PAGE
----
Ancient Religions by Ms. Sarah Iles Johnston

By Ms. Sarah Iles Johnston

Non secular ideals and practices, which permeated all points of lifestyles in antiquity, traveled well-worn routes during the Mediterranean: itinerant charismatic practitioners travelling from position to put peddled their talents as healers, purifiers, cursers, and initiators; and vessels adorned with illustrations of myths traveled with them. New gods encountered in overseas lands via retailers and conquerors have been occasionally taken domestic to be tailored and followed. This selection of essays through a extraordinary foreign staff of students, drawn from the groundbreaking reference paintings faith within the old global, deals an expansive, comparative viewpoint in this complicated religious international.

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A similar practice occurs in Greece, although with very different ramifications. A god worshiped throughout Greece, such as Artemis, may become associated with a local god whose traits are similar (thus in Arcadia we find Artemis Callisto). In these cases, however, an originally independent god—even a encountering ancient religions 26 god who continues to be worshiped independently in some cases—is subordinated to the Panhellenic god both in the sense that the lesser god’s altar is smaller than the greater god’s and in the sense that myth makes the lesser god a “heroic” companion of the greater god.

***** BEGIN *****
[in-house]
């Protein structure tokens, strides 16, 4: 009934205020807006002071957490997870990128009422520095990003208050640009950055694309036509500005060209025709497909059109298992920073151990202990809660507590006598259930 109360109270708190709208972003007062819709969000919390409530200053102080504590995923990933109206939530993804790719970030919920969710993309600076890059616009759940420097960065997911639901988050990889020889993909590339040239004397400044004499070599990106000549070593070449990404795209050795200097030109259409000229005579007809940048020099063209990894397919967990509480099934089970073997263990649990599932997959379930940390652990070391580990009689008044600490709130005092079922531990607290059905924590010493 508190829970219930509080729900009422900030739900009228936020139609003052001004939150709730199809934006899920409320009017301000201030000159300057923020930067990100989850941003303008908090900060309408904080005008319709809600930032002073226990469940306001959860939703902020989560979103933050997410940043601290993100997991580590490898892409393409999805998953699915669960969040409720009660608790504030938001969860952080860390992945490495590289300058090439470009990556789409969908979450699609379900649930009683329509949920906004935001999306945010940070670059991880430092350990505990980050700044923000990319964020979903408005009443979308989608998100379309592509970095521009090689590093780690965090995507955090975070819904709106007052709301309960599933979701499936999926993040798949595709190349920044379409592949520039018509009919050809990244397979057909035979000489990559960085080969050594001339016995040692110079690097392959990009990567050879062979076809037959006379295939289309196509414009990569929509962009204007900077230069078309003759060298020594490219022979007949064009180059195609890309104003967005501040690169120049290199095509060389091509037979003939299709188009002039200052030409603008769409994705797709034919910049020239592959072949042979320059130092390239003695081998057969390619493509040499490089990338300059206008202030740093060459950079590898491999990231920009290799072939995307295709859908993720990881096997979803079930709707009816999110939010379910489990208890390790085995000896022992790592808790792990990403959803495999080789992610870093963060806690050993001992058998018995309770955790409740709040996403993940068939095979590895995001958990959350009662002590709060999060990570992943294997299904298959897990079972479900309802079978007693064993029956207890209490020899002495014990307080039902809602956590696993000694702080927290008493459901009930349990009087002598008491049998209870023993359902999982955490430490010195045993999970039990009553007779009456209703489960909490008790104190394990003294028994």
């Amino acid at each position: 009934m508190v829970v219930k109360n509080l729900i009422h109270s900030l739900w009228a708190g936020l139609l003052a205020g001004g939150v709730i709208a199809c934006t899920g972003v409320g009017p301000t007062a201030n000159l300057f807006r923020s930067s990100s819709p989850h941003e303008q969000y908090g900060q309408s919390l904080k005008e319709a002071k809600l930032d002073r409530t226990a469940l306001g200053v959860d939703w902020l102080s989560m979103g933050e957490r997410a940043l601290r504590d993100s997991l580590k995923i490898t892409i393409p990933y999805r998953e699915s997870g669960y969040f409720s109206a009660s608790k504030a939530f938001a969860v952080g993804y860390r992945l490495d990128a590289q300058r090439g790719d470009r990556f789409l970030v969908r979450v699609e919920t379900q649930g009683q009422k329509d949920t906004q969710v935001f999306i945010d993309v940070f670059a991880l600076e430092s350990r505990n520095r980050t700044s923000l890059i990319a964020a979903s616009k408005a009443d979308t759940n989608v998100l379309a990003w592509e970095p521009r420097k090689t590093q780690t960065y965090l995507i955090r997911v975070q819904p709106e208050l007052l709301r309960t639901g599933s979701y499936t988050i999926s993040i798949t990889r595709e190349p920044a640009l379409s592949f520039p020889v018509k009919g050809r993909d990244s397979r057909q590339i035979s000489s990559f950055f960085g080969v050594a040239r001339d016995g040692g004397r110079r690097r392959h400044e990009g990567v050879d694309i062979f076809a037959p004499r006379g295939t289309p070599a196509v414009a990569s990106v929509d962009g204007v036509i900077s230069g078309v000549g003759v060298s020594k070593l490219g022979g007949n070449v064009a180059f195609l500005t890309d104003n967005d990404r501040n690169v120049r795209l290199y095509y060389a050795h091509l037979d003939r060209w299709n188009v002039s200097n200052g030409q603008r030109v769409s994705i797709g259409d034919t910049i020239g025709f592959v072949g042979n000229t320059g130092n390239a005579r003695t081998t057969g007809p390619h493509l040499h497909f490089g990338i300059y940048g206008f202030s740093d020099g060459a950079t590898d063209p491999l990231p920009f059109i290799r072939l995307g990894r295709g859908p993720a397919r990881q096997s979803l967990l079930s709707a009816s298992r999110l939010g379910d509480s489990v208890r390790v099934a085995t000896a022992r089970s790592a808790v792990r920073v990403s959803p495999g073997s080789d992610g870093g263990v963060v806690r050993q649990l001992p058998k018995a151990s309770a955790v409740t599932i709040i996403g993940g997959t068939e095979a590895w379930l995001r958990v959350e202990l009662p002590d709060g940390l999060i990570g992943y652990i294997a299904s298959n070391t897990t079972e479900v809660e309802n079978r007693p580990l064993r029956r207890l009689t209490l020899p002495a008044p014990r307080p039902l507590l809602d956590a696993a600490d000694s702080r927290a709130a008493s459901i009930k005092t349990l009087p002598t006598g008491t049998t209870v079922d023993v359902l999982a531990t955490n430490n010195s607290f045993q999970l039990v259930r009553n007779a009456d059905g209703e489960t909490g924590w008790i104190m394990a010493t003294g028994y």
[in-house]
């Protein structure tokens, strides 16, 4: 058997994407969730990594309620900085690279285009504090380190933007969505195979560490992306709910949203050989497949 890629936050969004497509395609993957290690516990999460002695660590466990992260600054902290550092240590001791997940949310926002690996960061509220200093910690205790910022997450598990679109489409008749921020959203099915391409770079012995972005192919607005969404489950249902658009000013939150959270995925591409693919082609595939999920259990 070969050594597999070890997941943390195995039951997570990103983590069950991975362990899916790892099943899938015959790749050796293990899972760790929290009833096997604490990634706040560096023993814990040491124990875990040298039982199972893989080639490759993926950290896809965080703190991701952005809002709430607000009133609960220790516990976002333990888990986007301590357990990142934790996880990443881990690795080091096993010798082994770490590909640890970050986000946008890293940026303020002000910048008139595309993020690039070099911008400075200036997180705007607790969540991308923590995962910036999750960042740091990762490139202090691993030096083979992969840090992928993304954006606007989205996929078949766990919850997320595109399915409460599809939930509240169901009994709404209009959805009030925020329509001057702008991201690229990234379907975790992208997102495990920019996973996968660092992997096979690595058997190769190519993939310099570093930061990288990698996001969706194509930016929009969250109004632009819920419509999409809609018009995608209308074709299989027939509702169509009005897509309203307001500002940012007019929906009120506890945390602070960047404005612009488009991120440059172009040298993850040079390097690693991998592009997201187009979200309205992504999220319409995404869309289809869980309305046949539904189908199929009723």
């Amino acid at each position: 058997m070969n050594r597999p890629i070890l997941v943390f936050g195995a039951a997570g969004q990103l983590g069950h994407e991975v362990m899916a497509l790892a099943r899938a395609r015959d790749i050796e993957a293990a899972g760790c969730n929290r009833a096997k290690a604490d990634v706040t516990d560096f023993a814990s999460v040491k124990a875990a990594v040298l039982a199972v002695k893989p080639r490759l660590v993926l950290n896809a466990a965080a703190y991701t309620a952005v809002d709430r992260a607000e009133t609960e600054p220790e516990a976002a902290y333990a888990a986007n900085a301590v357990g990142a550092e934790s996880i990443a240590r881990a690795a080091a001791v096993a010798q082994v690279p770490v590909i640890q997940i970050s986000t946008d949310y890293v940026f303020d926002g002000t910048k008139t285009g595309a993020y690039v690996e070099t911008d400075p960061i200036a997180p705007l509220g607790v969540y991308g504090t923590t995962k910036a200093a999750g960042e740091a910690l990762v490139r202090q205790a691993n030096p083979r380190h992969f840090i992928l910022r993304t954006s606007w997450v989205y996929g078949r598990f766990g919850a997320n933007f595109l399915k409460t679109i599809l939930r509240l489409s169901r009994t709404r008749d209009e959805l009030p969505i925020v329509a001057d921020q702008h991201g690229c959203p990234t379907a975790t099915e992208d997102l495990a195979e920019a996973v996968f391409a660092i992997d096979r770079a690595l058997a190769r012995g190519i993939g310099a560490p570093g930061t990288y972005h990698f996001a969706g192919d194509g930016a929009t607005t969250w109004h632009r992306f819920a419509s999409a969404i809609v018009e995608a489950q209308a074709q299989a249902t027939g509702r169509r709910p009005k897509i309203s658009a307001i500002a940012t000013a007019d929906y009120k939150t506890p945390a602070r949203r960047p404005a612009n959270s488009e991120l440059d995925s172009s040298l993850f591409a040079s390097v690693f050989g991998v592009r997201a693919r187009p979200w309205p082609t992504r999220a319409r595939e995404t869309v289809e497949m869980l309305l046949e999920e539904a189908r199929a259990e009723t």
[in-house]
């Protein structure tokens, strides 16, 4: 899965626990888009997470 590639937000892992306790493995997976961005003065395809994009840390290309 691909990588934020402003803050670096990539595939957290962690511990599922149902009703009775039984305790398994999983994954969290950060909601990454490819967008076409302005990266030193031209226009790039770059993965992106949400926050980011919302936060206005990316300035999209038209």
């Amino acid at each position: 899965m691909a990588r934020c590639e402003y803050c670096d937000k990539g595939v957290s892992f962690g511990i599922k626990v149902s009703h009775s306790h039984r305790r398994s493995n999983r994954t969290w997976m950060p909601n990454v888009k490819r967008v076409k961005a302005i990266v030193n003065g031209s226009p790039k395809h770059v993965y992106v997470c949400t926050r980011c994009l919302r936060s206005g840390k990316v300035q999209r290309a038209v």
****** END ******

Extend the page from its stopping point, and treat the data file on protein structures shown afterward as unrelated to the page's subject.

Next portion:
Typically, the highest god is also the creator (Marduk in Babylonia; Re, later Amun-Re, in Egypt; although in Greece and Rome, according to the best-known cosmologies, neither Zeus/Jupiter nor any other god creates the world; it simply develops out of Chaos on its own). In Egypt, the highest god combines the aspects of creator, sun, and king. Here, the idea of unity seems most prominent. Before the monotheistic revolution of Akhenaten, however, the fundamental plurality of the divine world in its cosmic manifestation was never questioned.

Revolutionary monotheism is based on the distinction between true and false, between one true god and the rest of forbidden, false, or nonexistent gods. The introduction of this distinction into the realm of religion constitutes a radical break. Polytheistic or “primary” religions generally are not concerned with questions of what to believe, but how to act. Not the truth of the beliefs but the correctness of the ritual performances and recitations is what matters: orthopraxy instead of orthodoxy.

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